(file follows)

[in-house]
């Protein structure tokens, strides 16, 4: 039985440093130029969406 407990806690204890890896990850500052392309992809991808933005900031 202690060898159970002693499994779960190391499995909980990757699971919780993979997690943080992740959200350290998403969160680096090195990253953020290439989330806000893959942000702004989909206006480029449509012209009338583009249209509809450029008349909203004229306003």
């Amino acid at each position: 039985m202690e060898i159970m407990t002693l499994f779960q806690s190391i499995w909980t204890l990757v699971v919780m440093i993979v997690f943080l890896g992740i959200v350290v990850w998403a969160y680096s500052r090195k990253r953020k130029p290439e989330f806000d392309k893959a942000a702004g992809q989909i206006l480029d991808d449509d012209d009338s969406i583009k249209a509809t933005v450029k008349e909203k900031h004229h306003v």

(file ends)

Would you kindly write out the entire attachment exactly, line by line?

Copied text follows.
[in-house]
């Protein structure tokens, strides 16, 4: 039985440093130029969406 407990806690204890890896990850500052392309992809991808933005900031 202690060898159970002693499994779960190391499995909980990757699971919780993979997690943080992740959200350290998403969160680096090195990253953020290439989330806000893959942000702004989909206006480029449509012209009338583009249209509809450029008349909203004229306003």
């Amino acid at each position: 039985m202690e060898i159970m407990t002693l499994f779960q806690s190391i499995w909980t204890l990757v699971v919780m440093i993979v997690f943080l890896g992740i959200v350290v990850w998403a969160y680096s500052r090195k990253r953020k130029p290439e989330f806000d392309k893959a942000a702004g992809q989909i206006l480029d991808d449509d012209d009338s969406i583009k249209a509809t933005v450029k008349e909203k900031h004229h306003v």